DK: While finishing a master degree in architecture at UC Berkeley, I had an internship at Gensler Architects in San Francisco. They had me working on parking garages in the bull pen of cubicles with the other interns and new hires, but while there I entered a competition to design a lobby for a hip, hot, new hotel chain our department was bidding on. My design caught the developers eye, as well as my lead designer, who suggested my talents may lie more in the field of interior architecture and design and encouraged me to seek employment with the Wiseman Group of San Francisco. I worked my way up the ranks to a designer over a few years, learning my trade and honing my skills along the way. While I was taking some time off from work to focus on building my home in San Francisco, I received a call from Paul's assistant, Suzanna Allen, with an offer to interview a client they wanted to refer. As it turned out this client and I developed three major projects together. One was Villa Atherton (click), modeled after Palladio’s Villa Rotunda. It marked the beginning of my career and a life-long friendship.

JL: How has your design aesthetic developed over the years?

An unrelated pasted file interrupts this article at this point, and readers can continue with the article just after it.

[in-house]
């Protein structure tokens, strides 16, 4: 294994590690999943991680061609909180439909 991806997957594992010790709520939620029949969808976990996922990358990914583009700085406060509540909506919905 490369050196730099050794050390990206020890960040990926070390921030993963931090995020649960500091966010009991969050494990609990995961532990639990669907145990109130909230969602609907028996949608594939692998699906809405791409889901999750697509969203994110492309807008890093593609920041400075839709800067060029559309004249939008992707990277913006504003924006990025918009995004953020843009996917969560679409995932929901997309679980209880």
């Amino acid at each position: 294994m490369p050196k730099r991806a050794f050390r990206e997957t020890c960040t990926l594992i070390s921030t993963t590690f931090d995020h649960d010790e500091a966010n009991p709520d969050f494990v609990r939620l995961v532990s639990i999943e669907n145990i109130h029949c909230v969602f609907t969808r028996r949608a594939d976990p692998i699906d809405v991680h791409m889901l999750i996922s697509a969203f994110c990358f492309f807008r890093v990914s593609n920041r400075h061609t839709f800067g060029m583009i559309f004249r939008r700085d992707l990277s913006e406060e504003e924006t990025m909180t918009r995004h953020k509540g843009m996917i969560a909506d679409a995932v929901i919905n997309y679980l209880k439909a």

DK: I continue to refine my designs to the basics of scale and symmetry. I always begin with cleaning up the architecture to have a cohesive design vocabulary and then add the layers of design and decoration to enhance the overall experience. I used to design a room so it felt complete as you looked into it. Today, I understand to use restraint and acknowledge a room is not complete until it is being used and enjoyed by the family and guests.

JL: Discuss the importance of art and antiques in your interiors.

DK: Art is very important to add a spot of color and fashion to a beautifully refined interior. Beautifully designed and crafted antique furniture made of exquisite materials is the sculpture of the room. It should be used judiciously and celebrated as a masterpiece of old world craftsmanship.

JL: Which dealers at the SFFAAS attract you and why?

DK: Mallet Antiques for the breadth of knowledge of fine antiques and modern classics.

JL: You and Benjamin Steinitz are collaborating on a project in Boston. Talk a little about your professional relationship and the project.